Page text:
Tip #4. Not all referring sites are equal.
Lets assume 3 big name websites link to your site, and you know from your normal traffic logs that they all send a decent amount of clicks your way. Is there more information we can get from that? Sure! Click the left hand Traffic Sources button, then Referring Sites underneath to get a table like the one below:
There's a lot of interesting data here. It looks like rockpapershotgun is sending me people who are spending more time on site than the game advertising traffic. Also, stumbleupons traffic seems to have a very low bounce rate. You should definitely check the top twenty or thirty referrers this way. You might be surprised how transient and useless traffic from some sites are, and how fantastically sticky traffic from other sites is. If you do this with advertising campaigns, you can tell how much each advertising spot is really worth.
Tip #5. You can compare visitors from different countries.
Click Visitors on the left, then Map Overlay to get a funky nice chart. But forget the chart, and take a look at the table below it. If you have goals set up you can click the goals button at the top of the table and see something like this:
You can see that the overall goal conversion rate does vary. It seems like people from Poland are pretty keen to visit the buy pages in general (I'd have to cross-reference this with my sales data to see if this translates into actual sales, or people just checking the price), and prefer Kudos to the other games. No surprise to see the strategy-mad Germans like my political strategy game (Democracy 2). If you run different ad campaigns in different territories, you really NEED this data. You can target ad budgets according to how popular the product is with different countries.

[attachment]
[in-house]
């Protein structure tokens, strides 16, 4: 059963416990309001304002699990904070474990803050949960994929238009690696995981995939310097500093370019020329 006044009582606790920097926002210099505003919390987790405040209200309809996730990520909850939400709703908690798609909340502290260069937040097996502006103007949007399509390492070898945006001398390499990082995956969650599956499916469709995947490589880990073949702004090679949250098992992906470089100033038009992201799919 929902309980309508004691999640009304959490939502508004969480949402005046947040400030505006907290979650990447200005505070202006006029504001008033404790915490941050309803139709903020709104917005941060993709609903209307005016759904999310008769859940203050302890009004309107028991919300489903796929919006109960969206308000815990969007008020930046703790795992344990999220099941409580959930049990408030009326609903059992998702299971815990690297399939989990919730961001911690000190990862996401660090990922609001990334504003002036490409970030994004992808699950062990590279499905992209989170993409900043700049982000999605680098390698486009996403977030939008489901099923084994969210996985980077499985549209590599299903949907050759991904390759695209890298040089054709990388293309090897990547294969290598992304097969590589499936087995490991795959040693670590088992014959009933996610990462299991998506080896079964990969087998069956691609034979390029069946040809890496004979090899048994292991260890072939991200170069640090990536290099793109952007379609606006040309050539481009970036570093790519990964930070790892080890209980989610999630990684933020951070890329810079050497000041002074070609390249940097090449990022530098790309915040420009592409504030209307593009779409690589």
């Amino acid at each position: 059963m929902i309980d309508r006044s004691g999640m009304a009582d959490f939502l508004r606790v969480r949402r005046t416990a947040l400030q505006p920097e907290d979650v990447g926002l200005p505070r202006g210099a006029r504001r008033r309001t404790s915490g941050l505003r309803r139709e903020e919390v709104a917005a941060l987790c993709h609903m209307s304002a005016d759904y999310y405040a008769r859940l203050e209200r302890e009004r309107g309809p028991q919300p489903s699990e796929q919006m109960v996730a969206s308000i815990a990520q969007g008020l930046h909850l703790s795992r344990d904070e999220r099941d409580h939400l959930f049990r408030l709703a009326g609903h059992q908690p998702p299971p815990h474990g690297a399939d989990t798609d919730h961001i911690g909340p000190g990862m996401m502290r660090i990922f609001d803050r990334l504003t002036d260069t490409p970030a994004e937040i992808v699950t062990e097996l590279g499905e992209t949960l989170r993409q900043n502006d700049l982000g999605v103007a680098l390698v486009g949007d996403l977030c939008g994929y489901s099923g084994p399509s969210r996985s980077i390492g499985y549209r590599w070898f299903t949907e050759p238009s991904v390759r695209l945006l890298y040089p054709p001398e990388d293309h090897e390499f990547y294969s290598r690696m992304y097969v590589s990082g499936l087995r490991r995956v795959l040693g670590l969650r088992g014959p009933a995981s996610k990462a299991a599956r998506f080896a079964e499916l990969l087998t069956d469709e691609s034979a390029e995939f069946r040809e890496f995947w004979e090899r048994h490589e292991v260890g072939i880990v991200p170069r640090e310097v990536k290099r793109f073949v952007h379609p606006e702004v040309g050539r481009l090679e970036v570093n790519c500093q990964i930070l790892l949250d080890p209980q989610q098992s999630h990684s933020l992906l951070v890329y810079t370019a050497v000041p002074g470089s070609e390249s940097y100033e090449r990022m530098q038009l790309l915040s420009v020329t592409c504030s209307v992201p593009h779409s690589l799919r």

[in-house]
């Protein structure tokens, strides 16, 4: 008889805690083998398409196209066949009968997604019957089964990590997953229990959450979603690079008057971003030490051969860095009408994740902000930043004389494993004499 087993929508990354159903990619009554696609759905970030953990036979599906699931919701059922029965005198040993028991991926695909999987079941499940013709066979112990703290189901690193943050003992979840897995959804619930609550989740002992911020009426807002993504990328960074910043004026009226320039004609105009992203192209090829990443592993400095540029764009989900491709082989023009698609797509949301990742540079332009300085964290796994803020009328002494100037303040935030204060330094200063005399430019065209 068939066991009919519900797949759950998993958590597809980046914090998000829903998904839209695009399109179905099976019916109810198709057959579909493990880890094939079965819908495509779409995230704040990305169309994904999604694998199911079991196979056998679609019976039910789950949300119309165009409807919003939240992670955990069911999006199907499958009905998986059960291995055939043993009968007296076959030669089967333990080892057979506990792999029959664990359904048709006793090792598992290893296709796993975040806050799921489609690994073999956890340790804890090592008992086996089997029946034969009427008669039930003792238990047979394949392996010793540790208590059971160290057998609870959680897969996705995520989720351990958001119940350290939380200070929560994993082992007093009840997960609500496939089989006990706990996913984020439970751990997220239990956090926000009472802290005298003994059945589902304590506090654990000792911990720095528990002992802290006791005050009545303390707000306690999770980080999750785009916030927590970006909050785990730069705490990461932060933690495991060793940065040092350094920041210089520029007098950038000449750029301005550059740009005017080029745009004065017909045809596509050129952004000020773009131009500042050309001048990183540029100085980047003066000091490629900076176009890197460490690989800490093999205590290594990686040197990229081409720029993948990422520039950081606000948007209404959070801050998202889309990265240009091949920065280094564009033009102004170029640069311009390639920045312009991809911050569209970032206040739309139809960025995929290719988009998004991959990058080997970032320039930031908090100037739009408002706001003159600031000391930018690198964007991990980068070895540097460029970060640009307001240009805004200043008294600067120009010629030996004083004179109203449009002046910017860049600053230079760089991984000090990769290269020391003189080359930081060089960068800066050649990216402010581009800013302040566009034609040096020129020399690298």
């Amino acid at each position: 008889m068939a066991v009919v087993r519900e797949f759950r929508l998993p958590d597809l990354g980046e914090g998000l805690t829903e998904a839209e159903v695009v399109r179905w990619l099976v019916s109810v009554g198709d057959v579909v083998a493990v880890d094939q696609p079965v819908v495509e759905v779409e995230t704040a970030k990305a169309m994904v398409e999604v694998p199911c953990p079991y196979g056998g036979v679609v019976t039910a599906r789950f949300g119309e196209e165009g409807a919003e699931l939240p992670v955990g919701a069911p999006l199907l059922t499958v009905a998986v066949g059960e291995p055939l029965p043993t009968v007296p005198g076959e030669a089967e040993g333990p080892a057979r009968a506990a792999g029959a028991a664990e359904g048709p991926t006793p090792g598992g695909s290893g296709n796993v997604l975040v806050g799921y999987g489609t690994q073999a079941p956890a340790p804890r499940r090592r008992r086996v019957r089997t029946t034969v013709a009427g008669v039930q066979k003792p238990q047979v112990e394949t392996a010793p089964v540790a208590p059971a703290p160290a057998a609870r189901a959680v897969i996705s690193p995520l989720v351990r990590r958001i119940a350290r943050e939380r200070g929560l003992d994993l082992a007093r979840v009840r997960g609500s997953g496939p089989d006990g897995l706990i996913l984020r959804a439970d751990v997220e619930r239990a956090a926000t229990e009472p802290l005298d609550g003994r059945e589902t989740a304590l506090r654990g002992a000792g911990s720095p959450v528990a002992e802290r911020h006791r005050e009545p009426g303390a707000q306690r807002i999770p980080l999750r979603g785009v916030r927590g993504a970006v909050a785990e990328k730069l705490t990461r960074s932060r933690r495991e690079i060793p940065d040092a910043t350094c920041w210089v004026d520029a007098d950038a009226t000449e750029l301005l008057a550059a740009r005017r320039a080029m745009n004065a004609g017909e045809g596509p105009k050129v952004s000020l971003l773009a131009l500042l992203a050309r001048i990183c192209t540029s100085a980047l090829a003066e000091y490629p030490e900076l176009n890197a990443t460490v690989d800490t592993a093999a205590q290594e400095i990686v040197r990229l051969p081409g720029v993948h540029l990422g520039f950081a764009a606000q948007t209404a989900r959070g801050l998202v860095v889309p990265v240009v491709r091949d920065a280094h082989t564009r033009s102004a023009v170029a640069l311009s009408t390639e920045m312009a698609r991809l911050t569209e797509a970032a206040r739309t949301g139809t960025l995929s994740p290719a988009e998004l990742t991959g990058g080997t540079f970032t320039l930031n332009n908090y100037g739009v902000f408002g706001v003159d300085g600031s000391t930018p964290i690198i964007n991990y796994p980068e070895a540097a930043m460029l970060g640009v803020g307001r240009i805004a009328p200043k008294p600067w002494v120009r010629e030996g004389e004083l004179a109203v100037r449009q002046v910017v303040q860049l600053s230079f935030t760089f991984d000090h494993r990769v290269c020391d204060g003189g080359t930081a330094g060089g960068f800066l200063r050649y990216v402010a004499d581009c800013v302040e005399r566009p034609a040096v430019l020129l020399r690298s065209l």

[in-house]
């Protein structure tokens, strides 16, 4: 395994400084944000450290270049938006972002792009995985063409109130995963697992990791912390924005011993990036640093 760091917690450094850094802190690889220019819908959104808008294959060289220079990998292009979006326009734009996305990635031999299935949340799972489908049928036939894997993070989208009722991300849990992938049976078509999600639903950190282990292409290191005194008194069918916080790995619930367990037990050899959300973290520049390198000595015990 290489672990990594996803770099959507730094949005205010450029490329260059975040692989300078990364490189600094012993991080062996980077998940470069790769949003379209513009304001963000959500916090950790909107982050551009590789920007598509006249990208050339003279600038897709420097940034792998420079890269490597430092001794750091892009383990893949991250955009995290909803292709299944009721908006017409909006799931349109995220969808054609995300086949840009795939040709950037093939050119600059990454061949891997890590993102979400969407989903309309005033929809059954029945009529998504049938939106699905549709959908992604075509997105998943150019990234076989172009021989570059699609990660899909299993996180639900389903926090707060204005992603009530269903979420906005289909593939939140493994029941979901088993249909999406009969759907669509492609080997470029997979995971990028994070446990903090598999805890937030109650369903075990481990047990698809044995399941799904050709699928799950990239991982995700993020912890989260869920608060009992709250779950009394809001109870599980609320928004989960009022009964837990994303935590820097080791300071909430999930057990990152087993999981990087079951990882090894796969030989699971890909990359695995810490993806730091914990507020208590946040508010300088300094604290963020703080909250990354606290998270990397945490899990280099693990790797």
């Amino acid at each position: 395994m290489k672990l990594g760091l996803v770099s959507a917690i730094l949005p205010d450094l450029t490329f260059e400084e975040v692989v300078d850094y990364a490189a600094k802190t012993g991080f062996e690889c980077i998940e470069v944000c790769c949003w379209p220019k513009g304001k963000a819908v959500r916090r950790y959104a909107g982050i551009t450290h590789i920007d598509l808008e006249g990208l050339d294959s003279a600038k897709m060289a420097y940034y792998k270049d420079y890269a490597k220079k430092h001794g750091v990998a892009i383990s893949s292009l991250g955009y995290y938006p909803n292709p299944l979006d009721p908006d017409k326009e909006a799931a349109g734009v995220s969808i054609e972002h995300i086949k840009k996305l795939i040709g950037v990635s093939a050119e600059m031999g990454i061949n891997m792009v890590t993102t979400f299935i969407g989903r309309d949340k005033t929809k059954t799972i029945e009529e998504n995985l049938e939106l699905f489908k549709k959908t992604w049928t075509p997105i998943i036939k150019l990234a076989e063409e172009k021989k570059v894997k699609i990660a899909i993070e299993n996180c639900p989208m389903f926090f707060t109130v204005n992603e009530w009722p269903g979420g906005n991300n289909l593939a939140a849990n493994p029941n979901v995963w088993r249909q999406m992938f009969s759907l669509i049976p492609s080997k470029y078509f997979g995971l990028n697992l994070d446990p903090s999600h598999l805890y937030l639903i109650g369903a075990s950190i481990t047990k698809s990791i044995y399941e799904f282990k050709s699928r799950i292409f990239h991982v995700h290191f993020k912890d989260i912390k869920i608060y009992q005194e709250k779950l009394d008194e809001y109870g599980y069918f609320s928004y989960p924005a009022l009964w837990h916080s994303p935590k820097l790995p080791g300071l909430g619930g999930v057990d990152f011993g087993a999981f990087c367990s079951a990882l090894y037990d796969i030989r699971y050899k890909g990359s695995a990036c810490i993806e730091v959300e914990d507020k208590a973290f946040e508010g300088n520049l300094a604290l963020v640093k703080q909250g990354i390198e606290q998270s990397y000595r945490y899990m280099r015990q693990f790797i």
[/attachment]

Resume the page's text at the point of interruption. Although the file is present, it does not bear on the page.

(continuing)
Tip #6. You can track outgoing links.
Note the bottom strip. You can click on Content, then Top Content, then filter the whole list by a unique name (outgoing) to see just those pages put side by side. Neat huh?
Tip #7 You can track navigation into and out of pages.
Click Content then Top Content again. Then select one of the pages by clicking it's name in the list. On the next page, click on Navigation Summary, to get details like the ones below:
Note that this is all for a specific page. It tells me where people came from, and where they went next. It looks like 10% of those visitors went back to democracy2/index.html after visiting this page, and 43% left the site altogether. These stats are important. If you look at them for your buy pages, you can see which routes people took to get there, and if you have any pages such as a 'questions about buying' link on the order page, you can see how many people checked that out. I notice on some of my buy pages that people click on a 'support' link from there, presumably to see if there are any known software incompatibilities before they order. I make all my games DRM-free, and I know exactly how many people click on the DRM-free link on my order pages. Obviously there are tons of uses of this data, but you have to know it's there, and actually USE it :D.
There is a LOT MORE to analytics than this. This is just a few of the features I found cool, and thought it was worth pointing them out to fellow developers. Keep fiddling to find out even more (check out the animated stuff over time :D).
*I'm still working on that bit
If you are a game developer programming a game with explosions in you might find this useful.